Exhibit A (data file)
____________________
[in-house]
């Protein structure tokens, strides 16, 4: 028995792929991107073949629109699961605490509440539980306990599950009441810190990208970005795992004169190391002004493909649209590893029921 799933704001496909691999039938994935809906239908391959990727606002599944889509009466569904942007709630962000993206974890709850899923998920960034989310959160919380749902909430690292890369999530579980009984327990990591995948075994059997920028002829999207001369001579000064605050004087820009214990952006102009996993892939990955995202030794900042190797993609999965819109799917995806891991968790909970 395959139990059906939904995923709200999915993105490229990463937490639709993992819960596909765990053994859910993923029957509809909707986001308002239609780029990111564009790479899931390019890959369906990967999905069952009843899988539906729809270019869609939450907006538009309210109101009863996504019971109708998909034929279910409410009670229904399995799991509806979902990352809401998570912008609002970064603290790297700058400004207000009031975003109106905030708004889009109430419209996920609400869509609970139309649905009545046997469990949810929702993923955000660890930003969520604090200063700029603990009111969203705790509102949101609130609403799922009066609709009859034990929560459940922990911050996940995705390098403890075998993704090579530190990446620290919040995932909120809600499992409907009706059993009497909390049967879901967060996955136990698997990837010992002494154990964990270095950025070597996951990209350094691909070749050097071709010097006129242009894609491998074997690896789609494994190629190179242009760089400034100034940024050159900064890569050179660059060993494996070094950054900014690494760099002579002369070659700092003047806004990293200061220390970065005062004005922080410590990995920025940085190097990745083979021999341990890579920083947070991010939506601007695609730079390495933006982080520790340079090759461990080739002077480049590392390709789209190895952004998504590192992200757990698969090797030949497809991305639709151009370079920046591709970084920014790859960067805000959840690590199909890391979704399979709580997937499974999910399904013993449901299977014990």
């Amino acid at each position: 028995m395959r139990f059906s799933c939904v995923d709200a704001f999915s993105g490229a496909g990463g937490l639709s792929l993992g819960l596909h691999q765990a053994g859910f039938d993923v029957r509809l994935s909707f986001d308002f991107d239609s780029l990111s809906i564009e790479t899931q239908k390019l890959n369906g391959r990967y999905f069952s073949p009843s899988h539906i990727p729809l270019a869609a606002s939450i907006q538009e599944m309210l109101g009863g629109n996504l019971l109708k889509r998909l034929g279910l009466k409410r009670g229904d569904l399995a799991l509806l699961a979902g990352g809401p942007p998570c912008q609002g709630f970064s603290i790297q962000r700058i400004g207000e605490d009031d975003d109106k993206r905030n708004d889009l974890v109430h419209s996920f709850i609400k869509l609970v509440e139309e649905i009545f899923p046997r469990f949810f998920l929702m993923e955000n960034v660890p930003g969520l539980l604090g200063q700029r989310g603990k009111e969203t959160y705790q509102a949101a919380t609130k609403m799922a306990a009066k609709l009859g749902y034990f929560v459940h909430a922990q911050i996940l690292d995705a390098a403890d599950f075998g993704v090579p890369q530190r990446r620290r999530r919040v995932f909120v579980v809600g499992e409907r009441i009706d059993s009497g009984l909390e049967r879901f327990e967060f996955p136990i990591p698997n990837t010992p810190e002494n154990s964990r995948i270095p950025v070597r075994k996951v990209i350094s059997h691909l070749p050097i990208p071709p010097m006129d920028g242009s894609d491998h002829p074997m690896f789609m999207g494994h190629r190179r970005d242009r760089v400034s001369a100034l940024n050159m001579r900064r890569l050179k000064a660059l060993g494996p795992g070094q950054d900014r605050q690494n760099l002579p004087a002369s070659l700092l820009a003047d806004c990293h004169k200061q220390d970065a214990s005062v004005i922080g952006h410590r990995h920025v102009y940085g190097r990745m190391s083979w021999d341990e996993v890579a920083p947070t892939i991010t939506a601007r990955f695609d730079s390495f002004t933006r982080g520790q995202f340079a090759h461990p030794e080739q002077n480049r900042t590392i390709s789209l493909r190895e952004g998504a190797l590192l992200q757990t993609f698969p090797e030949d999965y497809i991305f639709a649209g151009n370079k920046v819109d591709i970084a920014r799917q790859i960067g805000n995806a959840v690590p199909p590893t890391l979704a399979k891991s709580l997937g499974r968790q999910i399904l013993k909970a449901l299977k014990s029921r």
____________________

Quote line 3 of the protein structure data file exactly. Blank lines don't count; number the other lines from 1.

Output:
């Amino acid at each position: 028995m395959r139990f059906s799933c939904v995923d709200a704001f999915s993105g490229a496909g990463g937490l639709s792929l993992g819960l596909h691999q765990a053994g859910f039938d993923v029957r509809l994935s909707f986001d308002f991107d239609s780029l990111s809906i564009e790479t899931q239908k390019l890959n369906g391959r990967y999905f069952s073949p009843s899988h539906i990727p729809l270019a869609a606002s939450i907006q538009e599944m309210l109101g009863g629109n996504l019971l109708k889509r998909l034929g279910l009466k409410r009670g229904d569904l399995a799991l509806l699961a979902g990352g809401p942007p998570c912008q609002g709630f970064s603290i790297q962000r700058i400004g207000e605490d009031d975003d109106k993206r905030n708004d889009l974890v109430h419209s996920f709850i609400k869509l609970v509440e139309e649905i009545f899923p046997r469990f949810f998920l929702m993923e955000n960034v660890p930003g969520l539980l604090g200063q700029r989310g603990k009111e969203t959160y705790q509102a949101a919380t609130k609403m799922a306990a009066k609709l009859g749902y034990f929560v459940h909430a922990q911050i996940l690292d995705a390098a403890d599950f075998g993704v090579p890369q530190r990446r620290r999530r919040v995932f909120v579980v809600g499992e409907r009441i009706d059993s009497g009984l909390e049967r879901f327990e967060f996955p136990i990591p698997n990837t010992p810190e002494n154990s964990r995948i270095p950025v070597r075994k996951v990209i350094s059997h691909l070749p050097i990208p071709p010097m006129d920028g242009s894609d491998h002829p074997m690896f789609m999207g494994h190629r190179r970005d242009r760089v400034s001369a100034l940024n050159m001579r900064r890569l050179k000064a660059l060993g494996p795992g070094q950054d900014r605050q690494n760099l002579p004087a002369s070659l700092l820009a003047d806004c990293h004169k200061q220390d970065a214990s005062v004005i922080g952006h410590r990995h920025v102009y940085g190097r990745m190391s083979w021999d341990e996993v890579a920083p947070t892939i991010t939506a601007r990955f695609d730079s390495f002004t933006r982080g520790q995202f340079a090759h461990p030794e080739q002077n480049r900042t590392i390709s789209l493909r190895e952004g998504a190797l590192l992200q757990t993609f698969p090797e030949d999965y497809i991305f639709a649209g151009n370079k920046v819109d591709i970084a920014r799917q790859i960067g805000n995806a959840v690590p199909p590893t890391l979704a399979k891991s709580l997937g499974r968790q999910i399904l013993k909970a449901l299977k014990s029921r």